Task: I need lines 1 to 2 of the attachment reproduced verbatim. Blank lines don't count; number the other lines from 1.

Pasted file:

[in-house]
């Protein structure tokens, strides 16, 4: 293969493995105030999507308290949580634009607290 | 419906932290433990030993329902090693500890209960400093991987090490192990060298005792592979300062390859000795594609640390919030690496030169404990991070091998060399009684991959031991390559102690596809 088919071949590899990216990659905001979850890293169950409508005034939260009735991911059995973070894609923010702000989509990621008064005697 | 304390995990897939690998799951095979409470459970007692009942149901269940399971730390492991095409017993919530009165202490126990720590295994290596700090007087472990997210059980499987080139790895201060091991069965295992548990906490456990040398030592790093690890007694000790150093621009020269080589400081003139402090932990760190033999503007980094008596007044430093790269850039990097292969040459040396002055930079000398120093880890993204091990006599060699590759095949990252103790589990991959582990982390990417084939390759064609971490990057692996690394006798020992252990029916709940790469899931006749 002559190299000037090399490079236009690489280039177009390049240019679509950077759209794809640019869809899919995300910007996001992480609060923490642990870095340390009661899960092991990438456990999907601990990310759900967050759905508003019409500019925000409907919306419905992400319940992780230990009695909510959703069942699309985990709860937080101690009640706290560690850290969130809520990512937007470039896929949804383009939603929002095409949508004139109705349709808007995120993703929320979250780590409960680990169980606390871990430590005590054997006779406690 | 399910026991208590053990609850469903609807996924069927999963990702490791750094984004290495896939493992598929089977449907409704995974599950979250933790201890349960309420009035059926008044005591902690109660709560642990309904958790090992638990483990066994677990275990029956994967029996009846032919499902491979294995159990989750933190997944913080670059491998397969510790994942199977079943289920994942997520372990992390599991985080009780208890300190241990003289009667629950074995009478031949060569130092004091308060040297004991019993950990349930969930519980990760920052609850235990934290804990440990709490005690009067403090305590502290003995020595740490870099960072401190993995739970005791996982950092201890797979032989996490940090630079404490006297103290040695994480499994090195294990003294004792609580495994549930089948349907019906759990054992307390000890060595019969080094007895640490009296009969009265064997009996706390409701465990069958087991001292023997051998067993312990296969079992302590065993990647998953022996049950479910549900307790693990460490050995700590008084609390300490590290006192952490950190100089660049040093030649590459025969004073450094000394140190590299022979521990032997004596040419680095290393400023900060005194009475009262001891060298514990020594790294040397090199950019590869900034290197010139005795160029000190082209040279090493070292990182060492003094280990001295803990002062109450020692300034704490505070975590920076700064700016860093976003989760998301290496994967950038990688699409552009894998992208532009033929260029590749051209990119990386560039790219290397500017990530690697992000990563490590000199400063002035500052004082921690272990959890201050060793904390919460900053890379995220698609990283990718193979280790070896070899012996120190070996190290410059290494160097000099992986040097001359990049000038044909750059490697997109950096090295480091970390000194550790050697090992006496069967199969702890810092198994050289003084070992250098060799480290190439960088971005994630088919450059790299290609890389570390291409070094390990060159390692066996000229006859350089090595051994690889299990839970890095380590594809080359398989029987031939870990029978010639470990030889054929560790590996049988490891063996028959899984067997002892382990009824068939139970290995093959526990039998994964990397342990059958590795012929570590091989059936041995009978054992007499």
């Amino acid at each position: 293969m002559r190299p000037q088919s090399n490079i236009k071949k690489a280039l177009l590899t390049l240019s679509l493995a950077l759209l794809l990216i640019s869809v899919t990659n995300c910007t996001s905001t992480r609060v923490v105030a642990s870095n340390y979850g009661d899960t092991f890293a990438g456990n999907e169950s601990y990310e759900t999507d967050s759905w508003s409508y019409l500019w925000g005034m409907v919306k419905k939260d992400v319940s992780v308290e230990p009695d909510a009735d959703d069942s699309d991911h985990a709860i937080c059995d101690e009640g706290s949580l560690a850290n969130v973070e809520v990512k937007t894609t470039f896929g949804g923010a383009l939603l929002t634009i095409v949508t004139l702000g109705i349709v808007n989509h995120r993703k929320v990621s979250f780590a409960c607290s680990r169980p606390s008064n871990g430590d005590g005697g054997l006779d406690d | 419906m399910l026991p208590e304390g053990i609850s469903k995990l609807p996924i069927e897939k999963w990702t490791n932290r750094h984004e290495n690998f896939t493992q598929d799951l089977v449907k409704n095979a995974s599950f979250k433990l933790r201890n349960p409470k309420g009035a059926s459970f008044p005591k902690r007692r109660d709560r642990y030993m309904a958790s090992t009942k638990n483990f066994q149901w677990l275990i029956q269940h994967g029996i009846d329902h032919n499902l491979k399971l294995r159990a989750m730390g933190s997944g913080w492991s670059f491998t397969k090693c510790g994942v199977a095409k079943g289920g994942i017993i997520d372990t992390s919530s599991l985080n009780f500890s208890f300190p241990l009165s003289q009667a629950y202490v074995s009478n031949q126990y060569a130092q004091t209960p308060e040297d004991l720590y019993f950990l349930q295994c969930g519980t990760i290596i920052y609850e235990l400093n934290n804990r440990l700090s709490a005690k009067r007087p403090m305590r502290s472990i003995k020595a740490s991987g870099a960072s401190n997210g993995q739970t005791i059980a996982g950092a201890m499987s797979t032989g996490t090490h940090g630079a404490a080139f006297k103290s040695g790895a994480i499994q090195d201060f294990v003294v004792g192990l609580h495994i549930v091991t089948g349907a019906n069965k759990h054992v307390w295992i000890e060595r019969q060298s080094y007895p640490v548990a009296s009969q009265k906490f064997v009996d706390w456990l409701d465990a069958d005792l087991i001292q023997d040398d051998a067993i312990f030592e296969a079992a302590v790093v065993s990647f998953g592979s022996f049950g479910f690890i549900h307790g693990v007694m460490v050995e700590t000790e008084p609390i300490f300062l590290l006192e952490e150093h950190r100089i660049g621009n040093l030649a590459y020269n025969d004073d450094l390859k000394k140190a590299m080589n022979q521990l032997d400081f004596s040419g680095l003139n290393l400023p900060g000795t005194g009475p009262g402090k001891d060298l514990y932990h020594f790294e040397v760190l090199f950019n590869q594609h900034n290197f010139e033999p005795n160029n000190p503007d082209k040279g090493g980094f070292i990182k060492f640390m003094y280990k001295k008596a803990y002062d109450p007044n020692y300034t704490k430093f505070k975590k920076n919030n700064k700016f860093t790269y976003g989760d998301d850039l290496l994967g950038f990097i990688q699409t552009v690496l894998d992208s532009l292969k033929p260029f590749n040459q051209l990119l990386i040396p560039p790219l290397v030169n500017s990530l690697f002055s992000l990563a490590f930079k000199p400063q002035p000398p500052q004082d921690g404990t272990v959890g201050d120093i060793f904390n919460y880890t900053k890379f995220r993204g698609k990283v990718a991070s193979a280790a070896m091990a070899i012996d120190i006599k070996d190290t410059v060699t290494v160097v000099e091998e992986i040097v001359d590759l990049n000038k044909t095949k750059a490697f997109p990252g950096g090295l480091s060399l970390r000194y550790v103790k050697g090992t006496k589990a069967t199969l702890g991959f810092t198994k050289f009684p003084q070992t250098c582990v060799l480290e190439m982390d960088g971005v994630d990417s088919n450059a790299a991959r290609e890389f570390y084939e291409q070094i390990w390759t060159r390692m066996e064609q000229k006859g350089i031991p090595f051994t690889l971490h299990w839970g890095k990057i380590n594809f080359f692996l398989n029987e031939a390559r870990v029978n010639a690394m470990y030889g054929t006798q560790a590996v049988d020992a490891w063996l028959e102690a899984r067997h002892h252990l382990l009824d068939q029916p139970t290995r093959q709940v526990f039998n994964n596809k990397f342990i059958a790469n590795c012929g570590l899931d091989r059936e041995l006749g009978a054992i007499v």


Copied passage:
[in-house]
């Protein structure tokens, strides 16, 4: 293969493995105030999507308290949580634009607290 | 419906932290433990030993329902090693500890209960400093991987090490192990060298005792592979300062390859000795594609640390919030690496030169404990991070091998060399009684991959031991390559102690596809 088919071949590899990216990659905001979850890293169950409508005034939260009735991911059995973070894609923010702000989509990621008064005697 | 304390995990897939690998799951095979409470459970007692009942149901269940399971730390492991095409017993919530009165202490126990720590295994290596700090007087472990997210059980499987080139790895201060091991069965295992548990906490456990040398030592790093690890007694000790150093621009020269080589400081003139402090932990760190033999503007980094008596007044430093790269850039990097292969040459040396002055930079000398120093880890993204091990006599060699590759095949990252103790589990991959582990982390990417084939390759064609971490990057692996690394006798020992252990029916709940790469899931006749 002559190299000037090399490079236009690489280039177009390049240019679509950077759209794809640019869809899919995300910007996001992480609060923490642990870095340390009661899960092991990438456990999907601990990310759900967050759905508003019409500019925000409907919306419905992400319940992780230990009695909510959703069942699309985990709860937080101690009640706290560690850290969130809520990512937007470039896929949804383009939603929002095409949508004139109705349709808007995120993703929320979250780590409960680990169980606390871990430590005590054997006779406690 | 399910026991208590053990609850469903609807996924069927999963990702490791750094984004290495896939493992598929089977449907409704995974599950979250933790201890349960309420009035059926008044005591902690109660709560642990309904958790090992638990483990066994677990275990029956994967029996009846032919499902491979294995159990989750933190997944913080670059491998397969510790994942199977079943289920994942997520372990992390599991985080009780208890300190241990003289009667629950074995009478031949060569130092004091308060040297004991019993950990349930969930519980990760920052609850235990934290804990440990709490005690009067403090305590502290003995020595740490870099960072401190993995739970005791996982950092201890797979032989996490940090630079404490006297103290040695994480499994090195294990003294004792609580495994549930089948349907019906759990054992307390000890060595019969080094007895640490009296009969009265064997009996706390409701465990069958087991001292023997051998067993312990296969079992302590065993990647998953022996049950479910549900307790693990460490050995700590008084609390300490590290006192952490950190100089660049040093030649590459025969004073450094000394140190590299022979521990032997004596040419680095290393400023900060005194009475009262001891060298514990020594790294040397090199950019590869900034290197010139005795160029000190082209040279090493070292990182060492003094280990001295803990002062109450020692300034704490505070975590920076700064700016860093976003989760998301290496994967950038990688699409552009894998992208532009033929260029590749051209990119990386560039790219290397500017990530690697992000990563490590000199400063002035500052004082921690272990959890201050060793904390919460900053890379995220698609990283990718193979280790070896070899012996120190070996190290410059290494160097000099992986040097001359990049000038044909750059490697997109950096090295480091970390000194550790050697090992006496069967199969702890810092198994050289003084070992250098060799480290190439960088971005994630088919450059790299290609890389570390291409070094390990060159390692066996000229006859350089090595051994690889299990839970890095380590594809080359398989029987031939870990029978010639470990030889054929560790590996049988490891063996028959899984067997002892382990009824068939139970290995093959526990039998994964990397342990059958590795012929570590091989059936041995009978054992007499």